Recycling Recycling

Learn how to integrate small changes that will make a big difference.

Downsizing, upcycling, greening your practices: we’re all coming to realise how important it is to protect the environment, and prevention is definitely better than cure. Households are the largest contributors to Australia’s plastic and organic waste, so recycling is one way we can all reduce our contribution to landfill.

Most of us could recycle a little more of our household waste, says Ryan Collins, Recycling Programs Manager at Planet Ark. “We’re one of the world leaders in recycling newspapers and our paper and cardboard recycling rate is quite high. We’re also pretty good at recycling aluminium cans, but we could do better.”


Points to improve

Box of recycling

Some Australians put recyclables in a plastic bag. While you might think that makes things easier, items inside a plastic bag don’t actually get recycled because it’s too hard to sort them out. “And the plastic bags get caught up in recycling machinery, so stuff inside plastic bags doesn’t get recycled no matter what is in it,” Collins says.

Another commonly overlooked step is having a recycling bin in the bathroom. “You can recycle deodorant cans, shaving cream cans, shampoo and conditioner bottles and cardboard toilet paper rolls,” he says. We use around 250 million aerosols every year—so that’s a lot of steel and aluminium going into landfill.

Keep in mind that soft or ‘scrunchable’ plastics such as bread wrappers, frozen food bags and chip packets can’t be put in recycling bins. Tubes and broken glass must also be thrown in the garbage.

When to go the extra mile


It’s also important to know which items you can’t put in your regular, kerbside recycling bin and need to be recycled separately.

A big one is batteries. When they go to landfill, batteries leak metals that pollute soil and groundwater. So, instead of throwing them into the rubbish, find your nearest battery recycling program at

Electronic or ‘e-waste’ is another major issue that continues to grow. Globally we produce more than 50 million tonnes of e-waste every year and only a small amount of that is recycled. An easy and accessible way to recycle old mobile phones, mobile batteries and chargers is through the MobileMuster program—visit for details. Printer cartridges are also considered e-waste, and can be recycled through the Cartridges 4 Planet Ark program, which results in zero waste to landfill.

It doesn’t stop at recycling

Plastic chips

As necessary as it is to be vigilant about recycling your waste, it’s equally as important to close the loop by buying recycled. “Don’t forget to buy things that have recycled content,” Collins says. “Choose recycled paper for your printer, use recycled toilet paper and use recycled wood for DIY projects at home.”

And don’t underestimate the difference your recycling efforts make. “Recycling recovers a resource that would otherwise go to landfill but you also save on the energy that goes into extracting virgin materials,” he says. “For example, it takes 95 per cent less energy to make an aluminium can from recycled aluminium.” Making cardboard products using recycled material uses up to 99 per cent less water and up to 50 per cent less energy, too.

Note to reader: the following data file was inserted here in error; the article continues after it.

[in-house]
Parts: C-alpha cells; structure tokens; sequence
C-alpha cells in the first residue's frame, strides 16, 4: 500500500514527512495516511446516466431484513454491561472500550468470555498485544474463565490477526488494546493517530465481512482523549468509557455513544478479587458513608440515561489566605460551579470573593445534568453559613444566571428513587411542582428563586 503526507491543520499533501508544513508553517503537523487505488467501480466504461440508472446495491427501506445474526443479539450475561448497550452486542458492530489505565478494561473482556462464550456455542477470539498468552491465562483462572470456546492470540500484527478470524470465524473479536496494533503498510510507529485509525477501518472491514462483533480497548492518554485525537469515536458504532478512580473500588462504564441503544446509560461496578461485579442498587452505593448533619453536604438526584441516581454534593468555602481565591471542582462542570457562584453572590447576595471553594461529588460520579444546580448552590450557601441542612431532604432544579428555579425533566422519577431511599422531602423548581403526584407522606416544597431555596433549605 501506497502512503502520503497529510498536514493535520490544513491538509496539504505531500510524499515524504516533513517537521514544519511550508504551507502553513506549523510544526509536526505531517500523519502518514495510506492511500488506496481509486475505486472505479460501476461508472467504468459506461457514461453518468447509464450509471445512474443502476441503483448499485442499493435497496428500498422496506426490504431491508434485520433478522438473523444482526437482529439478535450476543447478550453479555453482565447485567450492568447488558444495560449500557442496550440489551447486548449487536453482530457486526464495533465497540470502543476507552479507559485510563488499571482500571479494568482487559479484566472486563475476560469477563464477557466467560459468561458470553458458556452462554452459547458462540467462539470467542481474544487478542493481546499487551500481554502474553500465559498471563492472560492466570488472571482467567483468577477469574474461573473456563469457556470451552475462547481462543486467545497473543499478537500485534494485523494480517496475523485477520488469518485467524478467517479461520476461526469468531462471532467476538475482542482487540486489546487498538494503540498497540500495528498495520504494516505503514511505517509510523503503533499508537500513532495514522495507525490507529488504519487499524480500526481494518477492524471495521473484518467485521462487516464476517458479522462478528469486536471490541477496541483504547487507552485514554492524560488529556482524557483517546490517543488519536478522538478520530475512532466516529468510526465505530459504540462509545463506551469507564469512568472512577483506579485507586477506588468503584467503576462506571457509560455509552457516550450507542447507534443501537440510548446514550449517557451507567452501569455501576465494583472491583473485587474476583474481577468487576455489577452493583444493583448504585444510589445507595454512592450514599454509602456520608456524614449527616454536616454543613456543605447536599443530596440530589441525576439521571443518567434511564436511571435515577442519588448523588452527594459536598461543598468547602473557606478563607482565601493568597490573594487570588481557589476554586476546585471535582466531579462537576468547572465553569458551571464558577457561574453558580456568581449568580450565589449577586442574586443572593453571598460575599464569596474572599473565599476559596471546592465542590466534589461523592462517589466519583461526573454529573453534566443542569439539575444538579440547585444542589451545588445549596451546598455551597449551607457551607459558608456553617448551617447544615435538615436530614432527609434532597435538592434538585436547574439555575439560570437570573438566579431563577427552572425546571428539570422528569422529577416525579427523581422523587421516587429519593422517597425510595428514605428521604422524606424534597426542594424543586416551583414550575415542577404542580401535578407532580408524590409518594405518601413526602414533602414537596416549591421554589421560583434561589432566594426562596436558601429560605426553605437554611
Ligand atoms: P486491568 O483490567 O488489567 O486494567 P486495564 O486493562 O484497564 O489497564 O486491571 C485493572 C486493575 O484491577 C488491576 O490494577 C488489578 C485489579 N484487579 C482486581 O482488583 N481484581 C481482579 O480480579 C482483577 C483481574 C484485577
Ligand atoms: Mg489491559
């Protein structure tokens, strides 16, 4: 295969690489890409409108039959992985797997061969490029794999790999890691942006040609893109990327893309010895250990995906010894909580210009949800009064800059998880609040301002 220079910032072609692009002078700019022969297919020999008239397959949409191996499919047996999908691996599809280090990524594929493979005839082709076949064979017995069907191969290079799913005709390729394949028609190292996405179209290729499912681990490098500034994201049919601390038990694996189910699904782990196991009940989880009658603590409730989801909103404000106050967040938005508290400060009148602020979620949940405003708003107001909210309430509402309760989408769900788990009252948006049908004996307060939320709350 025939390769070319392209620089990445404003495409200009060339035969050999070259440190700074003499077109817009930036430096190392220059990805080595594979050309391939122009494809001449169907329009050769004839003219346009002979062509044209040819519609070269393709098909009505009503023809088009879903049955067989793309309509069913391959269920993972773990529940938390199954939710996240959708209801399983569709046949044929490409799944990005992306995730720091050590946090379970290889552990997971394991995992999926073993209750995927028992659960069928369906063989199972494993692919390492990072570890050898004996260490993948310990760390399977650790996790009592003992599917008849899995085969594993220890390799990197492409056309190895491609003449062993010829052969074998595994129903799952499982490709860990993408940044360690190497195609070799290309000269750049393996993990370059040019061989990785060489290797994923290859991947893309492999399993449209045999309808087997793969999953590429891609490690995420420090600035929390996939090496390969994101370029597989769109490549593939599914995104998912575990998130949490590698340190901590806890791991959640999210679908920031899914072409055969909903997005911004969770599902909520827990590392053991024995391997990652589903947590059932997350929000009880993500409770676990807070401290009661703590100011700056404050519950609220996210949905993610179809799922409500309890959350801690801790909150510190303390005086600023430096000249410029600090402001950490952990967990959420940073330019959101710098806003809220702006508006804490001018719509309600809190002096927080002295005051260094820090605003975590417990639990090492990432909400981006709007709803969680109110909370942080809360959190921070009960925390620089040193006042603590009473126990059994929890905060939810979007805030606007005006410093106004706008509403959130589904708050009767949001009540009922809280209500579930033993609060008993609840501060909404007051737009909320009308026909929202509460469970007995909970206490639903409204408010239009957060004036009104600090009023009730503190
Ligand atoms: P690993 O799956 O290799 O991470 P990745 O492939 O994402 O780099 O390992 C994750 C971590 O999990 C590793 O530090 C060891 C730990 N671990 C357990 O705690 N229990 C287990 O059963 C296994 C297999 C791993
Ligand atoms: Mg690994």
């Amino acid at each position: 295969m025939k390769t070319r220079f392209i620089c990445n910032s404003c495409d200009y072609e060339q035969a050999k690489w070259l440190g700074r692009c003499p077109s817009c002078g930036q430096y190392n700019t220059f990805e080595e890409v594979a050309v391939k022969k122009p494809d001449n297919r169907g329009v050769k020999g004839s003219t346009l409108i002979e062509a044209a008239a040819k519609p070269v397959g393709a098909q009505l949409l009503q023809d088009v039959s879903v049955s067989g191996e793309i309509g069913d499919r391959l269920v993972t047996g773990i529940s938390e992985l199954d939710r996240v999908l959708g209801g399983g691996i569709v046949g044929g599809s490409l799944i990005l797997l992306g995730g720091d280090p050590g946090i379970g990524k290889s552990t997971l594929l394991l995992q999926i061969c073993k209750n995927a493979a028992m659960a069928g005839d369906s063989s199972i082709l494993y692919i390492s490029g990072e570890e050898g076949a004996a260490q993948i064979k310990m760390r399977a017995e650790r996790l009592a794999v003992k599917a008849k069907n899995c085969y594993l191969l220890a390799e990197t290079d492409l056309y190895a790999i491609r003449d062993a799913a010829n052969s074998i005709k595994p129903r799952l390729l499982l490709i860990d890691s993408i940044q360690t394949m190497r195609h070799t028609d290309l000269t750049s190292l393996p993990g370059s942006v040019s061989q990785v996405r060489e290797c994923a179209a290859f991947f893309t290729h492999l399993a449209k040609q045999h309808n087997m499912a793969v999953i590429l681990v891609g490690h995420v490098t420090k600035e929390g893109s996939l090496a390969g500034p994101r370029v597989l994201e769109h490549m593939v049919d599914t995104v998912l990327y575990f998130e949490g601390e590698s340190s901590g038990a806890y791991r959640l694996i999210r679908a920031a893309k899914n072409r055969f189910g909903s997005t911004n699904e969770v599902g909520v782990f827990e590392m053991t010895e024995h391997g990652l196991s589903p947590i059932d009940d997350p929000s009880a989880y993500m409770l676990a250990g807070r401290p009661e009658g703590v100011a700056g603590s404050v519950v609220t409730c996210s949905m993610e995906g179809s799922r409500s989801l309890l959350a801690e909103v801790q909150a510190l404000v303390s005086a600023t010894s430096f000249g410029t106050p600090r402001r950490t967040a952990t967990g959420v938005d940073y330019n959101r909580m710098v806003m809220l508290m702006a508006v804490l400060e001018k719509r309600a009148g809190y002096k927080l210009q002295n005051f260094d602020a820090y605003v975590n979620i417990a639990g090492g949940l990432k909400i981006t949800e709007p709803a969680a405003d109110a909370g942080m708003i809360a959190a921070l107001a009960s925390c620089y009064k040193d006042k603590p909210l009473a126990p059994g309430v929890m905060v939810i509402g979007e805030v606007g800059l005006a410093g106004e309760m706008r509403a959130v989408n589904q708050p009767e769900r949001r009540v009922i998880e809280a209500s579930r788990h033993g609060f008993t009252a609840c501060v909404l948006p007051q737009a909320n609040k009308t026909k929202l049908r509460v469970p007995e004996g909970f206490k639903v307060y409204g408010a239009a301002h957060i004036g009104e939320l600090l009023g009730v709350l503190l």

How Costco recycles

Recycle symbol

In line with its lean, streamlined approach to all of its business operations, Costco is committed to protecting the environment. One obvious area is packaging. Costco has signed the Australian Packaging Covenant aimed at using smarter packaging, creating less waste and contributing to a cleaner Australia.

To help achieve this, Costco sells larger, bulk pack sizes that use less packaging, we recycle cardboard, paper, plastic film, toner cartridges and tyres, and we don’t use plastic bags at the checkouts.

On top of this, the business aims to work with vendors who share similar values. “Every contractor who works with us produces a waste management plan as part of their construction environmental management plan,” explains Tim Hill, Costco’s Director of Real Estate & Construction, “so they have to demonstrate how they are minimising waste and how they can recycle materials such as steel, concrete and timber.”

Costco’s warehouses are insulated above and beyond Australian Building Code requirements. “We use double dome and triple dome skylights to allow natural light in and to reduce energy usage and heat gain,” Hill explains. “We also use ‘daylight harvesting’ using a sensor that sits underneath the skylights to measure the amount of sunlight coming in. When we have enough light coming in, we switch off as many lights as we can.”

Costco also uses a captive heat system that takes heat produced by refrigeration systems and uses it to heat hot water on site and to run refrigeration defrost cycles in store. New warehouses are increasing the amount of energy efficient LED lighting in store.


Originally published in The Costco Connection, Spring 2015. Pick up the latest copy at your local warehouse or read it online.